Coin de jardin à l'Hermitage. Pontoise

Camille Pissarro
Coin de jardin à l'Hermitage. Pontoise
en 1877
huile sur toile
H. 55,0 ; L. 46,0 cm.
Donation Max et Rosy Kaganovitch, 1973
© RMN-Grand Palais (Musée d’Orsay) / Hervé Lewandowski
Camille Pissarro (1830 - 1903)
Artwork not currently exhibited in the museum

A Corner of the Garden at the Hermitage seems to move away from Pissarro's familiar world towards the more sophisticated and urban one of Monet's gardens. In this almost square picture, an attractive garden replaces the usual village vegetable gardens and cultivated flowers; trees and shrubs take the place of cabbages, lettuces and artichokes. The difference is not without significance. During the first Impressionist exhibition in 1874, Pissarro was severely reproached for his propensity to portray the ordinary vegetable in place of noble vegetation. But Pissarro, who described himself in a letter to his son Lucien in 1887 as "a penniless bourgeois ", was not a man fixed in one particular social class. He did not live as a rustic hermit amidst the peasants around Pontoise. Not only had he seen the similar compositions of Renoir and Monet but he had known the residence described here, the property of Marie Desraimes (1828-1894), a member of the wealthy upper class and a committed republican. Although around 1876, Pissarro had, on several occasions painted the park that surrounded this vast building, here he seems to concentrate on the dialogue between two little girls playing on a bench, in the shade of the luxuriant vegetation. Very subtly, at an appropriate distance, he leans towards the secrets and imagination of childhood. The two central figures provide the focal point, as in Corot's paintings, of a formal design which orchestrates numerous twisting lines. And this small bench amongst the flowers becomes a fairy boat, halfway between children's fairytales and yachting – one of the Impressionists' favourite themes.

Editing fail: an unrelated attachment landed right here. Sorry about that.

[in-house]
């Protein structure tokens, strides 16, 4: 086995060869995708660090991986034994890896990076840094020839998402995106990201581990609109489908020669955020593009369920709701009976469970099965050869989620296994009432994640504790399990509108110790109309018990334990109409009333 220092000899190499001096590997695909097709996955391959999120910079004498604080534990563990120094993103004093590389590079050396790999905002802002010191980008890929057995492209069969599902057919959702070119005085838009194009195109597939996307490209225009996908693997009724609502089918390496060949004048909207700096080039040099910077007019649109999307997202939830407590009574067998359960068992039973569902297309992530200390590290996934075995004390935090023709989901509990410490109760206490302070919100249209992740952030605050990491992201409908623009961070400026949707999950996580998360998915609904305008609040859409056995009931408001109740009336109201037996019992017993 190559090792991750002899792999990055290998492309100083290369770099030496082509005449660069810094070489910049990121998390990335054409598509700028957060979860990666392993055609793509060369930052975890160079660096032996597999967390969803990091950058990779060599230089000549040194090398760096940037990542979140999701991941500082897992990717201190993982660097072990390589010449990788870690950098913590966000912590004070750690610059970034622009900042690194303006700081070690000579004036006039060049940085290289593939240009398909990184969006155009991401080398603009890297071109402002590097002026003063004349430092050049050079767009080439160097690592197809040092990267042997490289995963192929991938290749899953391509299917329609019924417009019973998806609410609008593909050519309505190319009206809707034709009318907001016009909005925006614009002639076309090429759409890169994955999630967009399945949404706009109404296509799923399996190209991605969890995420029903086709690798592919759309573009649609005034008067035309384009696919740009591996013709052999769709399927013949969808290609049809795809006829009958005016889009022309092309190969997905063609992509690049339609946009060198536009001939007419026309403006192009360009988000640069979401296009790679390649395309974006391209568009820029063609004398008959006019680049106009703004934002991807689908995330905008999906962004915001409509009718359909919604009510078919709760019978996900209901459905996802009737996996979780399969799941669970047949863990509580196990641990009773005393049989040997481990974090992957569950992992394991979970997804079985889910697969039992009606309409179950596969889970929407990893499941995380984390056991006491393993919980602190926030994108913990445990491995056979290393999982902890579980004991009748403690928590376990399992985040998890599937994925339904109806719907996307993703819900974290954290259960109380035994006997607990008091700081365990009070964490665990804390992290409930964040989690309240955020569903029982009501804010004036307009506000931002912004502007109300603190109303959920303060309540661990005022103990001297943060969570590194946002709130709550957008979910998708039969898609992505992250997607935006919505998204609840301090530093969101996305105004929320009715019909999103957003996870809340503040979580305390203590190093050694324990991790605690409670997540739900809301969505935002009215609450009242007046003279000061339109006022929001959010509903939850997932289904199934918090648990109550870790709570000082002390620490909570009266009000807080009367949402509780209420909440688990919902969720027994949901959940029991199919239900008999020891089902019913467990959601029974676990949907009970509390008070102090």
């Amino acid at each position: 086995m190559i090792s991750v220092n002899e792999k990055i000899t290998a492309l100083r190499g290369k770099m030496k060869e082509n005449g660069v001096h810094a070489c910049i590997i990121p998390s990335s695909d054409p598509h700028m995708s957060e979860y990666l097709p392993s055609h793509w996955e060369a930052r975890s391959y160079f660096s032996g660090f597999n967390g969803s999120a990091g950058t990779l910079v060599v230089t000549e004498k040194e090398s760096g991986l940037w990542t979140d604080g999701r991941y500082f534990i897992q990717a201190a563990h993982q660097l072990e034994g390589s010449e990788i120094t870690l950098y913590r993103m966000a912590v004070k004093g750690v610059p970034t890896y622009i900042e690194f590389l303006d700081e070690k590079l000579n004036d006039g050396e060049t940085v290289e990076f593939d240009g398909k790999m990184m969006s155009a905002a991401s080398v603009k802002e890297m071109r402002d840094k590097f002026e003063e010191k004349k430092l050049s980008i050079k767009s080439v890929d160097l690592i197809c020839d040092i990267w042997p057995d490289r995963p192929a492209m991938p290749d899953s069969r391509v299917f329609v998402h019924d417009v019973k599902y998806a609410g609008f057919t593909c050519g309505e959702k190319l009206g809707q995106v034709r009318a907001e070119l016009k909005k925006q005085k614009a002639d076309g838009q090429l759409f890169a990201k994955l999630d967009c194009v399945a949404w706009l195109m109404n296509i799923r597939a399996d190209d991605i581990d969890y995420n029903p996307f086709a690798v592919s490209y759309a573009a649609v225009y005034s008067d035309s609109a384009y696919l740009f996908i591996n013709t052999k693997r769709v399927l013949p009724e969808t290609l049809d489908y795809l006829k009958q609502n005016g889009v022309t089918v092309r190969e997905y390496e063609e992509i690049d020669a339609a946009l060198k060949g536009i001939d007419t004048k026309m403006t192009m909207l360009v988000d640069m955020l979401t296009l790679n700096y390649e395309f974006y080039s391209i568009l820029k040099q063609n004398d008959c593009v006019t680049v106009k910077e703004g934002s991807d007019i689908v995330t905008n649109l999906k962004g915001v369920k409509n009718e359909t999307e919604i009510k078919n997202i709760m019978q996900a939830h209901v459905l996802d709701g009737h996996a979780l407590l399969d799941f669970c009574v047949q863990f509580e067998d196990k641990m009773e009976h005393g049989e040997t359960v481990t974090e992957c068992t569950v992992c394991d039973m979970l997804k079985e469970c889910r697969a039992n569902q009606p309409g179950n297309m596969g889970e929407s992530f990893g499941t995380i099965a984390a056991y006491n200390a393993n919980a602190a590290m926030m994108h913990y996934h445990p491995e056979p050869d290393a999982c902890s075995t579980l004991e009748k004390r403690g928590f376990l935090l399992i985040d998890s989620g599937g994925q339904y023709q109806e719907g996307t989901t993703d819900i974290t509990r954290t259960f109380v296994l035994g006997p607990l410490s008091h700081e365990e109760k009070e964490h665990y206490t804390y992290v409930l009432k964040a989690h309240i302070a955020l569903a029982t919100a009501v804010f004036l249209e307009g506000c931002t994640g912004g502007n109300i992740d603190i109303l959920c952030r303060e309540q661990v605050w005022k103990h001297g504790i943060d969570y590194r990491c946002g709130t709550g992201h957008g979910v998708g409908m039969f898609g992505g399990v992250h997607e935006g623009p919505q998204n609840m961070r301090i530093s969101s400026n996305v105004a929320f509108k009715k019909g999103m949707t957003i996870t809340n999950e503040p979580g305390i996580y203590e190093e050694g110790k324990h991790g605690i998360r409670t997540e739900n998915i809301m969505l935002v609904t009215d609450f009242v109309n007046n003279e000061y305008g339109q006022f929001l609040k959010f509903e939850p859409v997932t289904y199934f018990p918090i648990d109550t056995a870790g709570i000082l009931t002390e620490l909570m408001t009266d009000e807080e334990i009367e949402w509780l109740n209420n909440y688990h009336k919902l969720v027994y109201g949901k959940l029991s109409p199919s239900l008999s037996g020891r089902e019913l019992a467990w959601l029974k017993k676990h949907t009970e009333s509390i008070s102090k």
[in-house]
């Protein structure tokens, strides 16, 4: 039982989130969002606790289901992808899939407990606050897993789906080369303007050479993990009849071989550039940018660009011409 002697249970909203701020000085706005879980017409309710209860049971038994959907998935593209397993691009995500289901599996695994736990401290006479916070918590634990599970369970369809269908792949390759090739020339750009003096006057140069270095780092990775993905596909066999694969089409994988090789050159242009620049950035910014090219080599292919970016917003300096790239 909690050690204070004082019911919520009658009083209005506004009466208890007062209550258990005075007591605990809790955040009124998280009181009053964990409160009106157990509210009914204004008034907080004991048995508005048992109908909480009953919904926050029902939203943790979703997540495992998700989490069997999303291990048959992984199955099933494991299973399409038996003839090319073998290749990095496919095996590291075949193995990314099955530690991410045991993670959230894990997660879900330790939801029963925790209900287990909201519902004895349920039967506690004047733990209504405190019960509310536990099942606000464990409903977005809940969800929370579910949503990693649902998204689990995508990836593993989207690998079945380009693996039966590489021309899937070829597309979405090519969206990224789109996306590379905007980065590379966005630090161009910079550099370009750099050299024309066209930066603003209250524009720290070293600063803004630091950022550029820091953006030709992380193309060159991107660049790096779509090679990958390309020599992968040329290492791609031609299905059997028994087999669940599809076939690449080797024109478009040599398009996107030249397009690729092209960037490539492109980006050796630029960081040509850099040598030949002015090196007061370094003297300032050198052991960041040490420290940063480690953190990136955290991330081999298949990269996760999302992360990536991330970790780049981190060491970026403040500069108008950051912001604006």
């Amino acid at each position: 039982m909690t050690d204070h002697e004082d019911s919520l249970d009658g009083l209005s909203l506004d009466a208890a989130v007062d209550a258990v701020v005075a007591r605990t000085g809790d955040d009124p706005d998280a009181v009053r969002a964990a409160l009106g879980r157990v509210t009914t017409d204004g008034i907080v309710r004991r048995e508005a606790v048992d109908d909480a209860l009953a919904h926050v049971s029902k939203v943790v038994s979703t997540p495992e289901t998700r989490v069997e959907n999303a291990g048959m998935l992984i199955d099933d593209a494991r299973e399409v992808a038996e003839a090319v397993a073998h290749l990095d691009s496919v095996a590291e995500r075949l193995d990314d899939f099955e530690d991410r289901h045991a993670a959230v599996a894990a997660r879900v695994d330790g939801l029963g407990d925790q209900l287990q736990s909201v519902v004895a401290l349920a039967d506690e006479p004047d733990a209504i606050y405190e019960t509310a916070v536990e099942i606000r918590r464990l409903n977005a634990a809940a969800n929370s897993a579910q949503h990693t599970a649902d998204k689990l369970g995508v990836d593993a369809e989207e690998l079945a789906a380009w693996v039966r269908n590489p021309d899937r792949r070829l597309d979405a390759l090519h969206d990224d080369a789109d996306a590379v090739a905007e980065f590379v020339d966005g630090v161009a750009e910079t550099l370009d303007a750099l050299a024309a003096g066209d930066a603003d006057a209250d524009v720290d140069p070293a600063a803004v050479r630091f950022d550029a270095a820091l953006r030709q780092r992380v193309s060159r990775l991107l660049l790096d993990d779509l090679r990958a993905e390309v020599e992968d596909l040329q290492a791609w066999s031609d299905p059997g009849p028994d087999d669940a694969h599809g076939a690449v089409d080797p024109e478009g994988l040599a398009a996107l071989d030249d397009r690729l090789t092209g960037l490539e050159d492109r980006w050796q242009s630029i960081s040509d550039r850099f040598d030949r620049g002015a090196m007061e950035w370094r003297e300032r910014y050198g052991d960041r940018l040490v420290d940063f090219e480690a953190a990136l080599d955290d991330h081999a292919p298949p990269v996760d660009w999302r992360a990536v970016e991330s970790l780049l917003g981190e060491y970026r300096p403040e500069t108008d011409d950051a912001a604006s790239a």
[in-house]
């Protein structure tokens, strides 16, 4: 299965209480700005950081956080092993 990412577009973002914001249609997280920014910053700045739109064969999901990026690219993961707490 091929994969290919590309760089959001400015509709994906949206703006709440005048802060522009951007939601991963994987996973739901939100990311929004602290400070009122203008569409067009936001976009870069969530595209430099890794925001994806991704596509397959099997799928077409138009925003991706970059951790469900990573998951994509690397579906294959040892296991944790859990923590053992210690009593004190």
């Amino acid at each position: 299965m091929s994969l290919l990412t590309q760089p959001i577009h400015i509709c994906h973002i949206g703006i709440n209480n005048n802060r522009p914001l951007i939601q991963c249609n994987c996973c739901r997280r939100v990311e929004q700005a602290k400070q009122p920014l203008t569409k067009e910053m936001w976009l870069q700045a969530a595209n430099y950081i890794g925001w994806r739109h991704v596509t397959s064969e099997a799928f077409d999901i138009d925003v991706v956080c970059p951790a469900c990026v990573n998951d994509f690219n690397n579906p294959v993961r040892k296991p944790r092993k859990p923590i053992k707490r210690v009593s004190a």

On the right, the furtive architectural reminder introduces a skilful imbalance as if trying to convey the feeling of a fleeting glance. This glance to the side does not disturb the solidity of the composition where a strong influence of Cézanne can be discerned. The two artists often worked together during this period and influenced each other. The method of applying colour in short vibrant streaks, particularly noticeable in the green mass of the bushes waving about at the top of the painting, is a sign of this decisive and enduring collaboration.